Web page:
23 ecke - Georg Nees

More searching for seeds

Having replicated Georg Nees’ iconic 1968/69 work, “Schotter”, I turned my attention to his “23 ecke” (literally “23 corners”, usually referred to as “Polygons of 23 vertices”), an earlier work from 1964:


An array of small, tangled shapes, fourteen across and twenty
high. The background is white, and each shape is drawn in pen by a
plotter. The shapes consist of 23 line segments, 22 of them either
vertical or horizontal, and one at some kind of

23 ecke (“Polygon of 23 Vertices”) — Georg Nees, 1964
(Version published in
rot 19 in 1965)

From the 5th to the 19th of February, 1965, the world’s first exhibition of digital art was staged in the Studiengalerie of the University of Stuttgart. Georg Nees displayed a dozen or so drawings on the walls, and in the accompanying nineteenth edition of Max Bense’s booklet series rot (“red”), Nees provided short descriptions in his usual clear style. 23 ecke was one of the works displayed, and described in rot 19.

My description of the 1965 show is drawn from Frieder Nake’s short paper, Computer Art. A Personal Recollection.1 I recommend it: his account of the reactions of other artists and musings on “artificial art” (as Bense coined it) are fascinating.

The pure visual appearance of the drawings was not too exciting. One could easily ignore them, if one wanted to. The challenge really came from the principle that emerged. It was outrageous. It may have appeared as if conceptual art was left way behind but, at the same time, its idea gained a new kind of power. The schema, the structure, the class properties of entire sets of drawings were described and given to the machine for it to work out the details. The individual work became part only of a generative schema. Aesthetics was confronted by a new task, and the artist was threatened in his or her very existence. The individual realization on the wall no longer carried the essence of art. Art now had become the class of works which the picture belonged to. That class consisted most likely of endless chains of variations. — Frieder Nake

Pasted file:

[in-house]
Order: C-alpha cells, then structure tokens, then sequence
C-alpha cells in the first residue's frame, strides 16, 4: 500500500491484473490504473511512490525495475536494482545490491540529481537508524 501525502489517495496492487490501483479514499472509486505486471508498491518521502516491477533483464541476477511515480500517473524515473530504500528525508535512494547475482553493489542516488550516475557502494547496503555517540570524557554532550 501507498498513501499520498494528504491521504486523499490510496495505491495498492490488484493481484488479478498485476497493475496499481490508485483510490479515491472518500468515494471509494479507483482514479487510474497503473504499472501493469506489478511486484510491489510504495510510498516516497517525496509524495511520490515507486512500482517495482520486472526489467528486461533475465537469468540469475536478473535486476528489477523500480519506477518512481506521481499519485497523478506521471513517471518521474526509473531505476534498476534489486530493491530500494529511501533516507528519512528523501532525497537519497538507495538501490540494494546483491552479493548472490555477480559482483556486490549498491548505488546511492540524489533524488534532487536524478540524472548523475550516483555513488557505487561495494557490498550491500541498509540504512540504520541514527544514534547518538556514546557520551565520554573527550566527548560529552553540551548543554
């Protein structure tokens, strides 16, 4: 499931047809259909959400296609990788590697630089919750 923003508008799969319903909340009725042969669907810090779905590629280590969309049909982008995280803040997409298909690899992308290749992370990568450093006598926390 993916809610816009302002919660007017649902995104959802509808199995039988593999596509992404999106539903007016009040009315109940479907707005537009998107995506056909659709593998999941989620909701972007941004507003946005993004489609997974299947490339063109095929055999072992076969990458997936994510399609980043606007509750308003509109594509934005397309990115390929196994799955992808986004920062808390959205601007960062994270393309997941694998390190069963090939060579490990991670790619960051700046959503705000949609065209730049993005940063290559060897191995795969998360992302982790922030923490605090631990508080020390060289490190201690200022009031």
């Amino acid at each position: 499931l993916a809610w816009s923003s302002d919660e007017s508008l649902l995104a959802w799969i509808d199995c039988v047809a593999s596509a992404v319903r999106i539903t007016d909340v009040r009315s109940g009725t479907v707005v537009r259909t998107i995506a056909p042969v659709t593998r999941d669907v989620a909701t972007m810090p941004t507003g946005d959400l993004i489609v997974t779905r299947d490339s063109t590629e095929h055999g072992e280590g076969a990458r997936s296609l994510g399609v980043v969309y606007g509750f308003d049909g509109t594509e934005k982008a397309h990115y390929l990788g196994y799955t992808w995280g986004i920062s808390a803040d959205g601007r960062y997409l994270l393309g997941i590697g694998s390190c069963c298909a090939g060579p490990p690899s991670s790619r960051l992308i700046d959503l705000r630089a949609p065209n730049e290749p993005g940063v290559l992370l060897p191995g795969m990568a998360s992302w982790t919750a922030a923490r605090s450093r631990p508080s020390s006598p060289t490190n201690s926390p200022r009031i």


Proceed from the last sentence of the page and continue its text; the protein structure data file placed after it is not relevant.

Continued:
Nake refers to “issue no. 19 of the now legendary edition rot”, and indeed, the booklet series–especially rot 19—seems to come up often when reading about digital art. The center of excellence digital art—compartdescribes rot 19:

This little booklet of 14 pages is one of the first publications ever on computer art. It appeared at the occasion of the first exhibition of computer-generated algorithmic art world-wide: the famous show of a small set of graphic works by Georg Nees. The show was opened on February 4, 1965, and lasted until February 19, 1965, on the premises of the Studiengalerie of TH Stuttgart (now University of Stuttgart).

For more information on the rot journal, ZKM has an exhibit.

First attempt

At first I thought reproducing 23 ecke was going to be easy, using the experience and resources gained reproducing schotter. In sections 3.2.2 and 3.2.3 of his 1969 thesis, Nees lists the routine, “ELIRR” (ELementaren IRRweg — “elementary random path”2):

2   'BEGIN'
3   JA1.=P+JLI.,JE1.=P+JRE.,
4   JA2.=Q+JUN.,JE2.=Q+JOB.,
5   P1.=J1.,Q1.=J2.,
6   LEER(P1.Q1).,
7   'FOR'M.=1'STEP'1'UNTIL'N'DO'
9   'BEGIN'
10  LINE(J1,Y).,LINE(X,J2)
11  'END'
12  'ELSE'LINE(J1,J2).,
14  'BEGIN'
15  LINE(P1,Y).,LINE(X,Q1)
16  'END'
17  'ELSE'LINE(P1,Q1)
18  'END'ELIRR.,


Now that we have the multi-purpose procedure The elementary random walk SERIES, we standardize the figure-drawing procedure that has to replace the formal parameter FIGURE in SERIE. The parameterless procedure ELIRR draws a random walk in a frame rectangle whose corner point coordinates match the interval limits of the random generators J1 and J2. The random walk controlled by J1 and J2 consists of diagonal or axis-parallel sections, depending on whether the integer and global size T agreed in line 5 of the declaration sequence (1/3.2.1) in ELIRR has the value 1 or 0.

We can transliterate this into ALGOL-ish Python:

import drawsvg as draw

def draw_figures(QUER, HOCH, XMAL, YMAL, inset, N, S1, S2, diag=False,
                  stroke_width=0.3, svg_width=160, svg_height=200):
    JLI = inset / 2
    JRE = QUER - inset / 2
    JUN = inset / 2
    JOB = HOCH - inset / 2
    x = y = 0

    r1 = Random(S1)